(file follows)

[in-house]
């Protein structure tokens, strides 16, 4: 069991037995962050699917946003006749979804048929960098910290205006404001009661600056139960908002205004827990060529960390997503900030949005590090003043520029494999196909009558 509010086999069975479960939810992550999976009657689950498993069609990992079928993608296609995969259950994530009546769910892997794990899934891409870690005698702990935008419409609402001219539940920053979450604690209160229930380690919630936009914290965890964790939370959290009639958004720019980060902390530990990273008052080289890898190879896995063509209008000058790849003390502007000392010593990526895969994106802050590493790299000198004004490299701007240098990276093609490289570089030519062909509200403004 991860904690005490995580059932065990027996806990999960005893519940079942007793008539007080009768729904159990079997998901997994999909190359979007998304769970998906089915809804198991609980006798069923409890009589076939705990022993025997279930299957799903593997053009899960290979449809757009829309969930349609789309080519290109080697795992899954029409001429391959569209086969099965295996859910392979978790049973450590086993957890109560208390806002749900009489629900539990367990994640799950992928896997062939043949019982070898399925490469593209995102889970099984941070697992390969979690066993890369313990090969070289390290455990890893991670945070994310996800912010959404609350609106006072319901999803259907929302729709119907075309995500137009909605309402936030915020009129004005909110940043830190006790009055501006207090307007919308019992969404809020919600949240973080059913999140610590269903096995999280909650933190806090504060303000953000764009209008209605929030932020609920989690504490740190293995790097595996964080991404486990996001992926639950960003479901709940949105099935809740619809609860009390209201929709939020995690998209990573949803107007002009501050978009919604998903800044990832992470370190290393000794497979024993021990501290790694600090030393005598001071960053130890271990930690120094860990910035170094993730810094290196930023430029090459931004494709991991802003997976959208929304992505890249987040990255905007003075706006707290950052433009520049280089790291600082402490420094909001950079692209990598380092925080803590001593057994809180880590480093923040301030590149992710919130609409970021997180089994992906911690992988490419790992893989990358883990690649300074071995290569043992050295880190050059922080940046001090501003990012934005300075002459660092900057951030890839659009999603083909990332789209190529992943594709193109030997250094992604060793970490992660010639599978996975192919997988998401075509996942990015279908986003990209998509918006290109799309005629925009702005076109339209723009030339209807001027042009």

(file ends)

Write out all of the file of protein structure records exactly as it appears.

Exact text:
[in-house]
């Protein structure tokens, strides 16, 4: 069991037995962050699917946003006749979804048929960098910290205006404001009661600056139960908002205004827990060529960390997503900030949005590090003043520029494999196909009558 509010086999069975479960939810992550999976009657689950498993069609990992079928993608296609995969259950994530009546769910892997794990899934891409870690005698702990935008419409609402001219539940920053979450604690209160229930380690919630936009914290965890964790939370959290009639958004720019980060902390530990990273008052080289890898190879896995063509209008000058790849003390502007000392010593990526895969994106802050590493790299000198004004490299701007240098990276093609490289570089030519062909509200403004 991860904690005490995580059932065990027996806990999960005893519940079942007793008539007080009768729904159990079997998901997994999909190359979007998304769970998906089915809804198991609980006798069923409890009589076939705990022993025997279930299957799903593997053009899960290979449809757009829309969930349609789309080519290109080697795992899954029409001429391959569209086969099965295996859910392979978790049973450590086993957890109560208390806002749900009489629900539990367990994640799950992928896997062939043949019982070898399925490469593209995102889970099984941070697992390969979690066993890369313990090969070289390290455990890893991670945070994310996800912010959404609350609106006072319901999803259907929302729709119907075309995500137009909605309402936030915020009129004005909110940043830190006790009055501006207090307007919308019992969404809020919600949240973080059913999140610590269903096995999280909650933190806090504060303000953000764009209008209605929030932020609920989690504490740190293995790097595996964080991404486990996001992926639950960003479901709940949105099935809740619809609860009390209201929709939020995690998209990573949803107007002009501050978009919604998903800044990832992470370190290393000794497979024993021990501290790694600090030393005598001071960053130890271990930690120094860990910035170094993730810094290196930023430029090459931004494709991991802003997976959208929304992505890249987040990255905007003075706006707290950052433009520049280089790291600082402490420094909001950079692209990598380092925080803590001593057994809180880590480093923040301030590149992710919130609409970021997180089994992906911690992988490419790992893989990358883990690649300074071995290569043992050295880190050059922080940046001090501003990012934005300075002459660092900057951030890839659009999603083909990332789209190529992943594709193109030997250094992604060793970490992660010639599978996975192919997988998401075509996942990015279908986003990209998509918006290109799309005629925009702005076109339209723009030339209807001027042009």